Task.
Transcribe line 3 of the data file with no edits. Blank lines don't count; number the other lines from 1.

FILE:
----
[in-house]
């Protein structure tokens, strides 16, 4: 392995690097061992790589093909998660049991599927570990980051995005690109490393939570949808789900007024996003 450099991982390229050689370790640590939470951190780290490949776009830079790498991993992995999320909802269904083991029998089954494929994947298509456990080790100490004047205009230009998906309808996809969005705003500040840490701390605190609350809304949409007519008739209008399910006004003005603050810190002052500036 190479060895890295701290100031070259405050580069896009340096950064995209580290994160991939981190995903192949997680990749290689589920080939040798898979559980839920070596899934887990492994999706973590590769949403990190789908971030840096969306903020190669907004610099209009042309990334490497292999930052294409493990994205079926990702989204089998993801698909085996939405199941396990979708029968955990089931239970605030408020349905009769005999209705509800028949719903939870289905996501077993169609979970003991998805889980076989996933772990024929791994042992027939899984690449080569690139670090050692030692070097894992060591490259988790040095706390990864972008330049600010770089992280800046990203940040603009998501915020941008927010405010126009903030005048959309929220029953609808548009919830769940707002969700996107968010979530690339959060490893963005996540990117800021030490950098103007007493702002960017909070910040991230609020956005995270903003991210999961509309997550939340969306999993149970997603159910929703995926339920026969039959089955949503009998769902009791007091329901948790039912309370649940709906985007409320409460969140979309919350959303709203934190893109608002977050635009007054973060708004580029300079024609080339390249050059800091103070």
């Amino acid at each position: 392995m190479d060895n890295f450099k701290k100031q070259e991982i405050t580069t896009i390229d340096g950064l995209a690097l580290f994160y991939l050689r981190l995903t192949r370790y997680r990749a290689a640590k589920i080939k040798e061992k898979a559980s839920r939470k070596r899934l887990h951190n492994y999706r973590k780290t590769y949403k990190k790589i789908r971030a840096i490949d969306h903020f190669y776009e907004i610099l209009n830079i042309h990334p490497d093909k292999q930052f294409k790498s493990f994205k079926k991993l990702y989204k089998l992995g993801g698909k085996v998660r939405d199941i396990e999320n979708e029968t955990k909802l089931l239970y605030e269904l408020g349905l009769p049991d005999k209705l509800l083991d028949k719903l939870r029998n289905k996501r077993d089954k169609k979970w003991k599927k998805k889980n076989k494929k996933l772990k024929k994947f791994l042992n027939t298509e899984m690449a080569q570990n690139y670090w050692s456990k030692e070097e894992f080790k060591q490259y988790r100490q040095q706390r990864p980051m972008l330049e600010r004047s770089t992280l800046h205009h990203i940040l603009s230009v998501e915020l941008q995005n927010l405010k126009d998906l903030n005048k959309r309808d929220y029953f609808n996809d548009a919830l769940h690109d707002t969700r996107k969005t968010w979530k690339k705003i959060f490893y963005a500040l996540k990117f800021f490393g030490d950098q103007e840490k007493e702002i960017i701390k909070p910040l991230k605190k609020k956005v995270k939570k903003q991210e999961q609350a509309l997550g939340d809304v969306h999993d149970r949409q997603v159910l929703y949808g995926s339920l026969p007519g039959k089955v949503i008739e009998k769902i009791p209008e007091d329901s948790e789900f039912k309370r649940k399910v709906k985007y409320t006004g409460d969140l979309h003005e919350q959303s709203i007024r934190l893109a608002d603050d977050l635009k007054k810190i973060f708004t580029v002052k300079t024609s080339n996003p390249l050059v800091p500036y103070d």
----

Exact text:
């Amino acid at each position: 392995m190479d060895n890295f450099k701290k100031q070259e991982i405050t580069t896009i390229d340096g950064l995209a690097l580290f994160y991939l050689r981190l995903t192949r370790y997680r990749a290689a640590k589920i080939k040798e061992k898979a559980s839920r939470k070596r899934l887990h951190n492994y999706r973590k780290t590769y949403k990190k790589i789908r971030a840096i490949d969306h903020f190669y776009e907004i610099l209009n830079i042309h990334p490497d093909k292999q930052f294409k790498s493990f994205k079926k991993l990702y989204k089998l992995g993801g698909k085996v998660r939405d199941i396990e999320n979708e029968t955990k909802l089931l239970y605030e269904l408020g349905l009769p049991d005999k209705l509800l083991d028949k719903l939870r029998n289905k996501r077993d089954k169609k979970w003991k599927k998805k889980n076989k494929k996933l772990k024929k994947f791994l042992n027939t298509e899984m690449a080569q570990n690139y670090w050692s456990k030692e070097e894992f080790k060591q490259y988790r100490q040095q706390r990864p980051m972008l330049e600010r004047s770089t992280l800046h205009h990203i940040l603009s230009v998501e915020l941008q995005n927010l405010k126009d998906l903030n005048k959309r309808d929220y029953f609808n996809d548009a919830l769940h690109d707002t969700r996107k969005t968010w979530k690339k705003i959060f490893y963005a500040l996540k990117f800021f490393g030490d950098q103007e840490k007493e702002i960017i701390k909070p910040l991230k605190k609020k956005v995270k939570k903003q991210e999961q609350a509309l997550g939340d809304v969306h999993d149970r949409q997603v159910l929703y949808g995926s339920l026969p007519g039959k089955v949503i008739e009998k769902i009791p209008e007091d329901s948790e789900f039912k309370r649940k399910v709906k985007y409320t006004g409460d969140l979309h003005e919350q959303s709203i007024r934190l893109a608002d603050d977050l635009k007054k810190i973060f708004t580029v002052k300079t024609s080339n996003p390249l050059v800091p500036y103070d």